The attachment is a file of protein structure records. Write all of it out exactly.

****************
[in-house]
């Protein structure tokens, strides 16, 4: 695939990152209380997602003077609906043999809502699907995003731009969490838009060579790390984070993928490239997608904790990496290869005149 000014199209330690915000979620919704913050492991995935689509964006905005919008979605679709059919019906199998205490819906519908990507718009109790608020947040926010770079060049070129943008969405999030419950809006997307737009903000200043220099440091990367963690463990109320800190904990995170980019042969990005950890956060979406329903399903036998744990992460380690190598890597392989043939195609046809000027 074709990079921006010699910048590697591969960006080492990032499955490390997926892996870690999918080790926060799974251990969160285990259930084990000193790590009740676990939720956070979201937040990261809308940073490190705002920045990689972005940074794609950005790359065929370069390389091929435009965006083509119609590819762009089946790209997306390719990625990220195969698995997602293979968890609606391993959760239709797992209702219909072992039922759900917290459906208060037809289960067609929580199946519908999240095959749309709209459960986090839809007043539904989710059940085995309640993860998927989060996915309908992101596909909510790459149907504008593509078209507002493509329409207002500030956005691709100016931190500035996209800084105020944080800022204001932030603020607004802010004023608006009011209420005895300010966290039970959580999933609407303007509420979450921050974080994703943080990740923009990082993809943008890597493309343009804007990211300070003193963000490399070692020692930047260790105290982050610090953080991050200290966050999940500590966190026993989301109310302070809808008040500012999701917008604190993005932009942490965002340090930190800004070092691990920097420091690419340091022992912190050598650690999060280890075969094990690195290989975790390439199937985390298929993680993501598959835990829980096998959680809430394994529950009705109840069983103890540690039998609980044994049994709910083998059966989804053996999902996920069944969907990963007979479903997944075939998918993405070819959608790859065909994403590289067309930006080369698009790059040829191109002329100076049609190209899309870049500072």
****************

[in-house]
């Protein structure tokens, strides 16, 4: 695939990152209380997602003077609906043999809502699907995003731009969490838009060579790390984070993928490239997608904790990496290869005149 000014199209330690915000979620919704913050492991995935689509964006905005919008979605679709059919019906199998205490819906519908990507718009109790608020947040926010770079060049070129943008969405999030419950809006997307737009903000200043220099440091990367963690463990109320800190904990995170980019042969990005950890956060979406329903399903036998744990992460380690190598890597392989043939195609046809000027 074709990079921006010699910048590697591969960006080492990032499955490390997926892996870690999918080790926060799974251990969160285990259930084990000193790590009740676990939720956070979201937040990261809308940073490190705002920045990689972005940074794609950005790359065929370069390389091929435009965006083509119609590819762009089946790209997306390719990625990220195969698995997602293979968890609606391993959760239709797992209702219909072992039922759900917290459906208060037809289960067609929580199946519908999240095959749309709209459960986090839809007043539904989710059940085995309640993860998927989060996915309908992101596909909510790459149907504008593509078209507002493509329409207002500030956005691709100016931190500035996209800084105020944080800022204001932030603020607004802010004023608006009011209420005895300010966290039970959580999933609407303007509420979450921050974080994703943080990740923009990082993809943008890597493309343009804007990211300070003193963000490399070692020692930047260790105290982050610090953080991050200290966050999940500590966190026993989301109310302070809808008040500012999701917008604190993005932009942490965002340090930190800004070092691990920097420091690419340091022992912190050598650690999060280890075969094990690195290989975790390439199937985390298929993680993501598959835990829980096998959680809430394994529950009705109840069983103890540690039998609980044994049994709910083998059966989804053996999902996920069944969907990963007979479903997944075939998918993405070819959608790859065909994403590289067309930006080369698009790059040829191109002329100076049609190209899309870049500072």